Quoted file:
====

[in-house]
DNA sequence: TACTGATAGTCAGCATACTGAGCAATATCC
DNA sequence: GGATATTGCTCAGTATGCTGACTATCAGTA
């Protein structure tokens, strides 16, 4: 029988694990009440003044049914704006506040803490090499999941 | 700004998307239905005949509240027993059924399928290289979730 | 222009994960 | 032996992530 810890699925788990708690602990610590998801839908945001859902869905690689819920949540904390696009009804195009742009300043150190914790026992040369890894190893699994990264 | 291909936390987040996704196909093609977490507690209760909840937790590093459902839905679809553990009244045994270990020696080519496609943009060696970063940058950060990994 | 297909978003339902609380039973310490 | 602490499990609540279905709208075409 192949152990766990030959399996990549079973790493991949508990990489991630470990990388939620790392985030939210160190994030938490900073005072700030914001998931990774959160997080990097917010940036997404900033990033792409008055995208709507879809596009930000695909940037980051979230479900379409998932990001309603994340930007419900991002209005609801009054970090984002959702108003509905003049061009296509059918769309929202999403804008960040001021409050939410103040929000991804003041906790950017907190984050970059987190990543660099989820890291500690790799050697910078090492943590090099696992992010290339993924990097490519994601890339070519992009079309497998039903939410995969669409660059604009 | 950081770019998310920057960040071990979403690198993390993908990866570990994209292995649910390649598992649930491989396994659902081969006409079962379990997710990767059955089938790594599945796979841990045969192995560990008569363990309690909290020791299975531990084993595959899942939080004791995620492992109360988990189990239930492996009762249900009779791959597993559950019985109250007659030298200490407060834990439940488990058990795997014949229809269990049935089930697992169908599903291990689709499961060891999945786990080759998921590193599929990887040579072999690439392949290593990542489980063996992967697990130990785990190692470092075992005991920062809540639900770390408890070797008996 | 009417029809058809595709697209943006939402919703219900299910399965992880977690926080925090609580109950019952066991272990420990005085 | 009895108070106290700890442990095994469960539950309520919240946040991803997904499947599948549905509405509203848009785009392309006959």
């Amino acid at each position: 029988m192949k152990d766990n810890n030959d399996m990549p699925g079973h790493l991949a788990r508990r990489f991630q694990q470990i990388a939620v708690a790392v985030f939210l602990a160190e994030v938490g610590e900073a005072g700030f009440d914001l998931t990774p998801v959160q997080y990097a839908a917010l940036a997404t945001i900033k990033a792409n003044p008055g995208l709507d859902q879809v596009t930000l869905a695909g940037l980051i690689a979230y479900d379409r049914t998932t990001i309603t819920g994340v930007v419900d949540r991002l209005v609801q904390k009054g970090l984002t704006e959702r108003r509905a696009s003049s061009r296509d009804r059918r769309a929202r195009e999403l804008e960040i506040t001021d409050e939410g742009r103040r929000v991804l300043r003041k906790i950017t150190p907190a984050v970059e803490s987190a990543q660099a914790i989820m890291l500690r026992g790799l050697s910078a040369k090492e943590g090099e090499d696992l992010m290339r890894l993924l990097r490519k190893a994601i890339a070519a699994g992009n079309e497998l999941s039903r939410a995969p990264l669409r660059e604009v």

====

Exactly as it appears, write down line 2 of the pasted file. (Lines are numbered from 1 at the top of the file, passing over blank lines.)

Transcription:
DNA sequence: TACTGATAGTCAGCATACTGAGCAATATCC